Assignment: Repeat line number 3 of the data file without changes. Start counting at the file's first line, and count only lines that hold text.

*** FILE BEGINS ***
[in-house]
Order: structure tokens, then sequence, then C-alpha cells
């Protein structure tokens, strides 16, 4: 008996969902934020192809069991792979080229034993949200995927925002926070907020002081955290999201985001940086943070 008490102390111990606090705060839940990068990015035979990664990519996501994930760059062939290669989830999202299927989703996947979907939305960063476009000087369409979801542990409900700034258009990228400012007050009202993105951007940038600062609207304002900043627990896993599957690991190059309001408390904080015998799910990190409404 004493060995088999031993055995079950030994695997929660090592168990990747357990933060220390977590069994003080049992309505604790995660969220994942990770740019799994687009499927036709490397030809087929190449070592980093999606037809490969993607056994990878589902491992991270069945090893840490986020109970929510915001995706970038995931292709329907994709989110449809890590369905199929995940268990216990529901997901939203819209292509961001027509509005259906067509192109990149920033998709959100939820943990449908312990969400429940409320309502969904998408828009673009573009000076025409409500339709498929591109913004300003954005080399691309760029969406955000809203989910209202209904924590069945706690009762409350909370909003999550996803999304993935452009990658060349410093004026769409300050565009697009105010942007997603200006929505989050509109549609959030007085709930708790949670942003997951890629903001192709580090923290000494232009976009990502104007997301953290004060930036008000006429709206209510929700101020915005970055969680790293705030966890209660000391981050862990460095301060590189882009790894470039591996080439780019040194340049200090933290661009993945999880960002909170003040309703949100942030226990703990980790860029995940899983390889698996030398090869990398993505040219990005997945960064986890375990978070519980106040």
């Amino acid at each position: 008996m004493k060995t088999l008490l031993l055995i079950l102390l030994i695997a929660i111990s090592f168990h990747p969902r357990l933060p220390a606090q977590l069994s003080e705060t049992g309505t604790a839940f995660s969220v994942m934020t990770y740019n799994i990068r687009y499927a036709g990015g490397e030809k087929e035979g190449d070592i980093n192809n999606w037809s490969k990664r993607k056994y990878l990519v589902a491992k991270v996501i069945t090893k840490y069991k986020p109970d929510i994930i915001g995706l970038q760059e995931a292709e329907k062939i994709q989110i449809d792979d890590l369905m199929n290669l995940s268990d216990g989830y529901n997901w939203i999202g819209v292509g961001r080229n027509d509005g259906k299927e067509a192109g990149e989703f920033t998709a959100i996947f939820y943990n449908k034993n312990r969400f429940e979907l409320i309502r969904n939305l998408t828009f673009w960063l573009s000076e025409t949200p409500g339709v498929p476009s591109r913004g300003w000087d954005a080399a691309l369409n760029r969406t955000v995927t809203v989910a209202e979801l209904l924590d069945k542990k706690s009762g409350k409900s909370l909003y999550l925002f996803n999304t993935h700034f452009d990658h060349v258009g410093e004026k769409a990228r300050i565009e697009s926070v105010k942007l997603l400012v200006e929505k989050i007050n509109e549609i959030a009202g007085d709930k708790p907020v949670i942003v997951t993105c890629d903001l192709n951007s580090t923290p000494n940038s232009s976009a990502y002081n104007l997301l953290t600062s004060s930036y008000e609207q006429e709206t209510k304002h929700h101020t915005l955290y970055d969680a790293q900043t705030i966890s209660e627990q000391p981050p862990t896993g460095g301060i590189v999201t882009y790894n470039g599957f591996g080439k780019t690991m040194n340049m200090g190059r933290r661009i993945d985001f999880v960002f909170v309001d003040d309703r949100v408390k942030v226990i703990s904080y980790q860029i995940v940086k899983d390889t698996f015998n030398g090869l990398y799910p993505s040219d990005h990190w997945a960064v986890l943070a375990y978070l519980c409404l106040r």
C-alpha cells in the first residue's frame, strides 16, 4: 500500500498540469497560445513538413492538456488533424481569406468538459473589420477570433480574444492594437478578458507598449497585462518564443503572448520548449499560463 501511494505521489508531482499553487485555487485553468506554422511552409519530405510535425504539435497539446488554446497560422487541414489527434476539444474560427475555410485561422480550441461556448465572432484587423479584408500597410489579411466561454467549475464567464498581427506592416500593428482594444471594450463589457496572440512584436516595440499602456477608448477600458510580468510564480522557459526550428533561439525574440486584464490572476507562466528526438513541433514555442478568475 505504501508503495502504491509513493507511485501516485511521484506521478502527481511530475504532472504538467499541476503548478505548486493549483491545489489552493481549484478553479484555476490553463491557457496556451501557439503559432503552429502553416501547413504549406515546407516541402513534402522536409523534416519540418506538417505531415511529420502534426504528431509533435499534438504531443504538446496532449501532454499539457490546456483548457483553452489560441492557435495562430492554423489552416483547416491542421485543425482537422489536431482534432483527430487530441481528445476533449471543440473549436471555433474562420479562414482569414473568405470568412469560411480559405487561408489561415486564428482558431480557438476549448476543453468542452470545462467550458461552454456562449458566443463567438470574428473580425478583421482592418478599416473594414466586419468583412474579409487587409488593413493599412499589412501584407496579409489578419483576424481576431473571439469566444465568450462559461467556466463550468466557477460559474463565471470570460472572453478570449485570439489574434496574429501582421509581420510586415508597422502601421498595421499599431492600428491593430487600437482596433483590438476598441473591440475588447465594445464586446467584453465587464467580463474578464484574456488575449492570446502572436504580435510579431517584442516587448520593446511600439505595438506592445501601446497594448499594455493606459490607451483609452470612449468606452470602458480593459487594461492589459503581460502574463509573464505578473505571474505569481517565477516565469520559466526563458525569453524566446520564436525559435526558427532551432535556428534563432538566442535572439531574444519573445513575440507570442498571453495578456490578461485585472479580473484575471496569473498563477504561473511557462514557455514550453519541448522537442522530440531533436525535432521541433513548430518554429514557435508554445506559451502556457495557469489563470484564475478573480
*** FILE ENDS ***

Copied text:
């Protein structure tokens, strides 16, 4: 008996969902934020192809069991792979080229034993949200995927925002926070907020002081955290999201985001940086943070 008490102390111990606090705060839940990068990015035979990664990519996501994930760059062939290669989830999202299927989703996947979907939305960063476009000087369409979801542990409900700034258009990228400012007050009202993105951007940038600062609207304002900043627990896993599957690991190059309001408390904080015998799910990190409404 004493060995088999031993055995079950030994695997929660090592168990990747357990933060220390977590069994003080049992309505604790995660969220994942990770740019799994687009499927036709490397030809087929190449070592980093999606037809490969993607056994990878589902491992991270069945090893840490986020109970929510915001995706970038995931292709329907994709989110449809890590369905199929995940268990216990529901997901939203819209292509961001027509509005259906067509192109990149920033998709959100939820943990449908312990969400429940409320309502969904998408828009673009573009000076025409409500339709498929591109913004300003954005080399691309760029969406955000809203989910209202209904924590069945706690009762409350909370909003999550996803999304993935452009990658060349410093004026769409300050565009697009105010942007997603200006929505989050509109549609959030007085709930708790949670942003997951890629903001192709580090923290000494232009976009990502104007997301953290004060930036008000006429709206209510929700101020915005970055969680790293705030966890209660000391981050862990460095301060590189882009790894470039591996080439780019040194340049200090933290661009993945999880960002909170003040309703949100942030226990703990980790860029995940899983390889698996030398090869990398993505040219990005997945960064986890375990978070519980106040």